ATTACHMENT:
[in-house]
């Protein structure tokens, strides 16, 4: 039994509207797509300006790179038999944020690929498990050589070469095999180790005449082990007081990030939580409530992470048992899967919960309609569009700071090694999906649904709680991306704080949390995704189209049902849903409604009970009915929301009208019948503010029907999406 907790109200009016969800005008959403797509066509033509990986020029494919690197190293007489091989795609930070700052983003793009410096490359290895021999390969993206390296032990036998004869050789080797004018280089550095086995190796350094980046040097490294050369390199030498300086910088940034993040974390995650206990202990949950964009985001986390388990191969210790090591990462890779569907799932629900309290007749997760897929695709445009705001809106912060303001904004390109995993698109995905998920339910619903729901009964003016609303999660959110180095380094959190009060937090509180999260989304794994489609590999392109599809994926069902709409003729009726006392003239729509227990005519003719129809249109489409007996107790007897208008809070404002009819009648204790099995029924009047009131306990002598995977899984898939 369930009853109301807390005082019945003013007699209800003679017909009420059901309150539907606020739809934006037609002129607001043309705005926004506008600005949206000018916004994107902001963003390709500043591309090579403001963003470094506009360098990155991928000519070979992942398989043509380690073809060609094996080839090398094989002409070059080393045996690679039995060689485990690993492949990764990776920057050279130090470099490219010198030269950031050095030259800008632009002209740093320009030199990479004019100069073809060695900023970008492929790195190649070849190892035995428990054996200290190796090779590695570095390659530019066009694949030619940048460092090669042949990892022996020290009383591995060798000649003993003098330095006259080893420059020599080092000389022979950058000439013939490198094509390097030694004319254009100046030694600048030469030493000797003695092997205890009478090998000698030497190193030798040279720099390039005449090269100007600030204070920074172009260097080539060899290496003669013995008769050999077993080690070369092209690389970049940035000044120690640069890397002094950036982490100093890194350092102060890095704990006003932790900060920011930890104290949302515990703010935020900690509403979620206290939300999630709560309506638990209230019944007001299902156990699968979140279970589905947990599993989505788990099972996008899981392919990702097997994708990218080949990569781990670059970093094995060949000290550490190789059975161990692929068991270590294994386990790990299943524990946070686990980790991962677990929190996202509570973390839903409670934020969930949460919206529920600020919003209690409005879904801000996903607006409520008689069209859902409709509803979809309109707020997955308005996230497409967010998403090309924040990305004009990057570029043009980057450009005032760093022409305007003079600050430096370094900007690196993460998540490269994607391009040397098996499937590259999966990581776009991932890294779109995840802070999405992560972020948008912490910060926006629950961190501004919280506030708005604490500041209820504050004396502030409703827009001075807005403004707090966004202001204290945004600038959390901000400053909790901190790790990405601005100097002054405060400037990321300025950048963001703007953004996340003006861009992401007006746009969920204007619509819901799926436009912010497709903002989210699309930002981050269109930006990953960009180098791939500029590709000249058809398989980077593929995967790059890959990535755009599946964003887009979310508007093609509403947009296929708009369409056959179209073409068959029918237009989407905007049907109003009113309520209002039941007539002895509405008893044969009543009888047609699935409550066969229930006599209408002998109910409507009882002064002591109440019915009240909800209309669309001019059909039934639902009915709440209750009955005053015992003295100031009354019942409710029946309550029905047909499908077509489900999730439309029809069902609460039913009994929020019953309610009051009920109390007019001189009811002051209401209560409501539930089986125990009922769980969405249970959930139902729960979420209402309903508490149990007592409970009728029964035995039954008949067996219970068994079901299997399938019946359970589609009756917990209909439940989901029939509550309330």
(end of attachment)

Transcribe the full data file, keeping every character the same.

[in-house]
């Protein structure tokens, strides 16, 4: 039994509207797509300006790179038999944020690929498990050589070469095999180790005449082990007081990030939580409530992470048992899967919960309609569009700071090694999906649904709680991306704080949390995704189209049902849903409604009970009915929301009208019948503010029907999406 907790109200009016969800005008959403797509066509033509990986020029494919690197190293007489091989795609930070700052983003793009410096490359290895021999390969993206390296032990036998004869050789080797004018280089550095086995190796350094980046040097490294050369390199030498300086910088940034993040974390995650206990202990949950964009985001986390388990191969210790090591990462890779569907799932629900309290007749997760897929695709445009705001809106912060303001904004390109995993698109995905998920339910619903729901009964003016609303999660959110180095380094959190009060937090509180999260989304794994489609590999392109599809994926069902709409003729009726006392003239729509227990005519003719129809249109489409007996107790007897208008809070404002009819009648204790099995029924009047009131306990002598995977899984898939 369930009853109301807390005082019945003013007699209800003679017909009420059901309150539907606020739809934006037609002129607001043309705005926004506008600005949206000018916004994107902001963003390709500043591309090579403001963003470094506009360098990155991928000519070979992942398989043509380690073809060609094996080839090398094989002409070059080393045996690679039995060689485990690993492949990764990776920057050279130090470099490219010198030269950031050095030259800008632009002209740093320009030199990479004019100069073809060695900023970008492929790195190649070849190892035995428990054996200290190796090779590695570095390659530019066009694949030619940048460092090669042949990892022996020290009383591995060798000649003993003098330095006259080893420059020599080092000389022979950058000439013939490198094509390097030694004319254009100046030694600048030469030493000797003695092997205890009478090998000698030497190193030798040279720099390039005449090269100007600030204070920074172009260097080539060899290496003669013995008769050999077993080690070369092209690389970049940035000044120690640069890397002094950036982490100093890194350092102060890095704990006003932790900060920011930890104290949302515990703010935020900690509403979620206290939300999630709560309506638990209230019944007001299902156990699968979140279970589905947990599993989505788990099972996008899981392919990702097997994708990218080949990569781990670059970093094995060949000290550490190789059975161990692929068991270590294994386990790990299943524990946070686990980790991962677990929190996202509570973390839903409670934020969930949460919206529920600020919003209690409005879904801000996903607006409520008689069209859902409709509803979809309109707020997955308005996230497409967010998403090309924040990305004009990057570029043009980057450009005032760093022409305007003079600050430096370094900007690196993460998540490269994607391009040397098996499937590259999966990581776009991932890294779109995840802070999405992560972020948008912490910060926006629950961190501004919280506030708005604490500041209820504050004396502030409703827009001075807005403004707090966004202001204290945004600038959390901000400053909790901190790790990405601005100097002054405060400037990321300025950048963001703007953004996340003006861009992401007006746009969920204007619509819901799926436009912010497709903002989210699309930002981050269109930006990953960009180098791939500029590709000249058809398989980077593929995967790059890959990535755009599946964003887009979310508007093609509403947009296929708009369409056959179209073409068959029918237009989407905007049907109003009113309520209002039941007539002895509405008893044969009543009888047609699935409550066969229930006599209408002998109910409507009882002064002591109440019915009240909800209309669309001019059909039934639902009915709440209750009955005053015992003295100031009354019942409710029946309550029905047909499908077509489900999730439309029809069902609460039913009994929020019953309610009051009920109390007019001189009811002051209401209560409501539930089986125990009922769980969405249970959930139902729960979420209402309903508490149990007592409970009728029964035995039954008949067996219970068994079901299997399938019946359970589609009756917990209909439940989901029939509550309330």